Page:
A federal judge in Arkansas has ruled that rotational molder Hendren Plastics Inc. violated minimum wage laws for its role hiring participants in a local drug rehabilitation program that was offered as an alternative to possible prison time.
U.S. District Judge Timothy Brooks in Fayetteville ruled Sept. 27 that Hendren and the drug treatment agency violated the Arkansas Minimum Wage Act for not paying the program participants, who had been charged with drug crimes but not convicted.
"They were businesses that manipulated the labor market and skirted compliance with the labor laws for their own private ends," Brooks wrote, adding that "businesses that profit from the labor of non-incarcerated drug addicts must still comply with the AMWA's strict requirements."
Hendren's case was one of several filed in 2017 against two drug treatment agencies and other businesses in Arkansas and Oklahoma. They attracted widespread media coverage at the time and drew lawsuits from the American Civil Liberties Union.
Hendren CEO Jim Hendren did not respond to a request for comment but told the Arkansas Times that he was disappointed in the judge's ruling and would appeal.
"We will be appealing this decision not only because our attorneys have told us it is clear that it conflicts with the law and with numerous precedents across the country, but also because I continue to believe that rehabilitation and recovery efforts are preferable to filling our prisons with nonviolent drug and alcohol offenders," Hendren said.
In a 2017 interview with Plastics News, Hendren said his company paid the treatment agency, the Drug and Alcohol Recovery Program, $9.25 per hour for each worker. But he said he did not know what arrangements DARP had with the people that the courts put in its custody.
He said at the time that he ended his company's multi-year involvement in the program in October 2017, after the lawsuits were filed.
But the judge wrote that Hendren did not demonstrate a good faith effort to comply with wage laws.
"While the Court accepts at face value the notion that Hendren had altruistic reasons for partnering with DARP in support of its mission, the Court believes that Hendren was also motivated by its own economic interests –– including less expensive hourly labor rates and avoidance of payroll taxes and worker's compensation premiums," Brooks wrote. "The Court therefore finds that Hendren's payments to DARP in exchange for a supply of laborers does not sufficiently demonstrate a good faith and reasonable basis for believing that it was complying with Arkansas's wage and hour laws."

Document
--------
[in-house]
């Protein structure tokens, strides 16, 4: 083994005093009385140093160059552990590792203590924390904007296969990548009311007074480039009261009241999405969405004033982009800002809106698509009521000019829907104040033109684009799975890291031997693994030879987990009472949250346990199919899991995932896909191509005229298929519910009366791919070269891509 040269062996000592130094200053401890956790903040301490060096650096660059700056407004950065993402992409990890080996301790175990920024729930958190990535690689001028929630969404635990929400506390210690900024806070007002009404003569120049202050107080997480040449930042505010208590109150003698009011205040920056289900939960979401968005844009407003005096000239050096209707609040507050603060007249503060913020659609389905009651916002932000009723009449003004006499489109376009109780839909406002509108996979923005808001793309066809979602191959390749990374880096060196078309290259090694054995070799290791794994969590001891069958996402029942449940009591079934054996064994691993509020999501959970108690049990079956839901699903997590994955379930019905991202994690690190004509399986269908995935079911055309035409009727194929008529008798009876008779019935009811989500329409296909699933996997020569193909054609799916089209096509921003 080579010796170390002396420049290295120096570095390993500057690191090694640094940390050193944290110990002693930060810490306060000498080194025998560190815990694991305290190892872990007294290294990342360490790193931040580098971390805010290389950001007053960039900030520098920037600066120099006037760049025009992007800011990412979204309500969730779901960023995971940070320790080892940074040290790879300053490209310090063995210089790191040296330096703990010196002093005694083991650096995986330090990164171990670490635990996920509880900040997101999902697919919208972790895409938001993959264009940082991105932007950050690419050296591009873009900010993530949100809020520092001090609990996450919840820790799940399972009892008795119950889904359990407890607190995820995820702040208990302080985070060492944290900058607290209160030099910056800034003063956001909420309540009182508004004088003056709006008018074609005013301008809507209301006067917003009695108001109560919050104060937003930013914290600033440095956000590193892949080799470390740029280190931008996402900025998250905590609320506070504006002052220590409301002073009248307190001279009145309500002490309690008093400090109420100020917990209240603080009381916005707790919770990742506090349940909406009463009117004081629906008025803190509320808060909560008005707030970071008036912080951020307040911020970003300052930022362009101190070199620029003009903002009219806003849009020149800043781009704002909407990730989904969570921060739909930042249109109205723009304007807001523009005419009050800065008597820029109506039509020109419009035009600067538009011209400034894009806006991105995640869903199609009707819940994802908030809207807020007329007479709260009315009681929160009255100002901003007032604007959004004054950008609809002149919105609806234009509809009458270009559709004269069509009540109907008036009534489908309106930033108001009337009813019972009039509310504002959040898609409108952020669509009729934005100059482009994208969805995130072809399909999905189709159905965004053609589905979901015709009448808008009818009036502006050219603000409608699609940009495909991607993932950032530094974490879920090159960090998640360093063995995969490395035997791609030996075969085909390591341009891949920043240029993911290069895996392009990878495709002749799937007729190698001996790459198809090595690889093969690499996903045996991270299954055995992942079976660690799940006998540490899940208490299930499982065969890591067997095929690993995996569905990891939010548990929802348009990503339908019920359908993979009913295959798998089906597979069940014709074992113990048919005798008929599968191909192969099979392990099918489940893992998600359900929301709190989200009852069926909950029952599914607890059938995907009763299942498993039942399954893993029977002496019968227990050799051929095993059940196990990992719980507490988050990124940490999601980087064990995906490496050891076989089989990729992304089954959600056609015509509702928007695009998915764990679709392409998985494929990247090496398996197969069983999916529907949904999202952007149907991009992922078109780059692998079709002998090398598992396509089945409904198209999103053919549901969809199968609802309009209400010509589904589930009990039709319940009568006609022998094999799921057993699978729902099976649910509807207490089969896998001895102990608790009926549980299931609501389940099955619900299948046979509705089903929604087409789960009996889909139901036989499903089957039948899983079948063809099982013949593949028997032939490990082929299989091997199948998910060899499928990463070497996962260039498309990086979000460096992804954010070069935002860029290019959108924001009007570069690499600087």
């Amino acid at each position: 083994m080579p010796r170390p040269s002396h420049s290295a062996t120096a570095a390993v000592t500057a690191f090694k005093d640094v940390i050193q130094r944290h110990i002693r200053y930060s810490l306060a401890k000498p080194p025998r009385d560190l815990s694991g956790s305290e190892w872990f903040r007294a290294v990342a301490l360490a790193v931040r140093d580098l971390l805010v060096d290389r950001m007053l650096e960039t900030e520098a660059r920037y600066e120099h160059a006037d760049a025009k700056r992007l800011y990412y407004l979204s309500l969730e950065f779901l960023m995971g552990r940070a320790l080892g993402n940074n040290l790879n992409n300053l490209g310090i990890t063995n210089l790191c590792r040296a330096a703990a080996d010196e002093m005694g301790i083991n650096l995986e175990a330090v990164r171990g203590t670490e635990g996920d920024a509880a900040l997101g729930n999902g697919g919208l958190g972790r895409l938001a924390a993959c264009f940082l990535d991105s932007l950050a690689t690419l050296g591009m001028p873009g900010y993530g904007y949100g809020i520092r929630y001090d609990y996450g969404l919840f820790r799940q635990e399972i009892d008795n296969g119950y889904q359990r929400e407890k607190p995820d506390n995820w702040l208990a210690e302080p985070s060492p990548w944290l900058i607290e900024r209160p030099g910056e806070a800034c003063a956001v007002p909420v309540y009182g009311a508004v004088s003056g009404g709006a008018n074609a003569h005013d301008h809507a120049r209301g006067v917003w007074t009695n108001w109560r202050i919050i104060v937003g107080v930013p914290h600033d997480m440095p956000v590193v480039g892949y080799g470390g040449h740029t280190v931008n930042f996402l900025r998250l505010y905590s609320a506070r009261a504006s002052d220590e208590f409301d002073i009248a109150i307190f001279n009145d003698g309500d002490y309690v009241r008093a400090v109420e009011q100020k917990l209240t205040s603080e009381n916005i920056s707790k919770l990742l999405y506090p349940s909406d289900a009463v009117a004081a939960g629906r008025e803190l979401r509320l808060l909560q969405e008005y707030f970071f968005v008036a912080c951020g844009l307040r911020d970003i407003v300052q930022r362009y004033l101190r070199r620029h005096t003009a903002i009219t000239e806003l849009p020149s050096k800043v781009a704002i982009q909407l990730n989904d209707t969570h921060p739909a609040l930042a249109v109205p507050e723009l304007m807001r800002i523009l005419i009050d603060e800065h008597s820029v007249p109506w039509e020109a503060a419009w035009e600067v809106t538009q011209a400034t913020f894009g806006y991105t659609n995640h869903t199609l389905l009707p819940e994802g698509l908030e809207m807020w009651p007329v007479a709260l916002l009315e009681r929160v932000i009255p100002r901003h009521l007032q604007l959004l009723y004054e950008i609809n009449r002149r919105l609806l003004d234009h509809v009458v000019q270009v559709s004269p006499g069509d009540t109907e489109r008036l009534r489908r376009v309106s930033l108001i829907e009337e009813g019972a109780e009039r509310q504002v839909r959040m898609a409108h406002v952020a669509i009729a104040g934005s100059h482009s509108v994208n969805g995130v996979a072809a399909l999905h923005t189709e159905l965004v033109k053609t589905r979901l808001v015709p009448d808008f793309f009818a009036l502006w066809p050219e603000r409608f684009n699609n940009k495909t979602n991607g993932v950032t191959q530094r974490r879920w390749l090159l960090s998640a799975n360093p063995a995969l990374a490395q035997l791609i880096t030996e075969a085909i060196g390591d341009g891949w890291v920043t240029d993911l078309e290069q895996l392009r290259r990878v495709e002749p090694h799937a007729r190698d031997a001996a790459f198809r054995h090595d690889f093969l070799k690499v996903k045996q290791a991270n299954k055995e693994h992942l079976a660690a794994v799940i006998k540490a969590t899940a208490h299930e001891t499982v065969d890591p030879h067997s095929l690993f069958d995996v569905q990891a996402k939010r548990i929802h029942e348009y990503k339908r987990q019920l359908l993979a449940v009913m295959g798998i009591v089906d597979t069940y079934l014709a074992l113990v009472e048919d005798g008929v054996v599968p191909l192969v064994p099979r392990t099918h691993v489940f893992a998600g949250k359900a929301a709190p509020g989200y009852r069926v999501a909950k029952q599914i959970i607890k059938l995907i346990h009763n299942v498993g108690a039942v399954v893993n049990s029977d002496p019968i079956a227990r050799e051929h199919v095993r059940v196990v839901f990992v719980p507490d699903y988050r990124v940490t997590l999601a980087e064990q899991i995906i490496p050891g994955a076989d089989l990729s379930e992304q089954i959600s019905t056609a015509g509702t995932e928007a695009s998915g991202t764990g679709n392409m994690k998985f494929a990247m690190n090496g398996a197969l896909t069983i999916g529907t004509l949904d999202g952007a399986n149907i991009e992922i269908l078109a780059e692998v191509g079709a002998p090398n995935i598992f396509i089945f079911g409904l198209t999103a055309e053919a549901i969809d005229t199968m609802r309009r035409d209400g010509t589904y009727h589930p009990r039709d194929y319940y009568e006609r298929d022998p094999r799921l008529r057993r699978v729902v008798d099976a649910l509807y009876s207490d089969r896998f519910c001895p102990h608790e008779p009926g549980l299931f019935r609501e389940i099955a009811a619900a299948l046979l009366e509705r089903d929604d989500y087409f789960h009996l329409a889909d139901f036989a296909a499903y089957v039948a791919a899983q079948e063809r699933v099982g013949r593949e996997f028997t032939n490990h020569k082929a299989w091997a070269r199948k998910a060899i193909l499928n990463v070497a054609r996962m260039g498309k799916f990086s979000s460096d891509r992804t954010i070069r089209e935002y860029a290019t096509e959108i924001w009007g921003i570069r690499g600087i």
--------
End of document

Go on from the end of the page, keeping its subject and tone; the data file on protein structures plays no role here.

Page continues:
The judge wrote that DARP provided the program participants with room, board, transportation to work and other expenses.
Brooks wrote that people referred by courts to DARP were not charged for participating in the treatment program but were required to sign documents indicating they would be expected to work and not be paid for that work.
Brooks wrote that DARP staff testified they would negotiate different charges with different local companies for supplying workers and would note that employers would potentially save payroll tax and worker compensation costs.
Hendren told the Arkansas Times he believed he would win the appeal.
"I do not regret trying to help when asked by Arkansas [c]ourts to provide people a second chance for people who want to turn their lives around," he said. "It is undisputed that Hendren Plastics paid more than minimum wage for every hour worked. I do regret that our justice system has been so abused. However we are confident justice will prevail in the end."
The Arkansas paper said the company faces a penalty potentially as high as $636,000 in unpaid wages and an equal amount in damages. Brooks asked for more legal briefs on potential damages.
Hendren Plastics rotomolds dock floats and sells them under the Eagle Floats brand in Home Depot and other stores.
Hendren is also a prominent state politician, serving as the current president of the Arkansas state senate. He's the nephew of both current Arkansas Gov. Asa Hutchinson and former U.S. Senator Tim Hutchinson.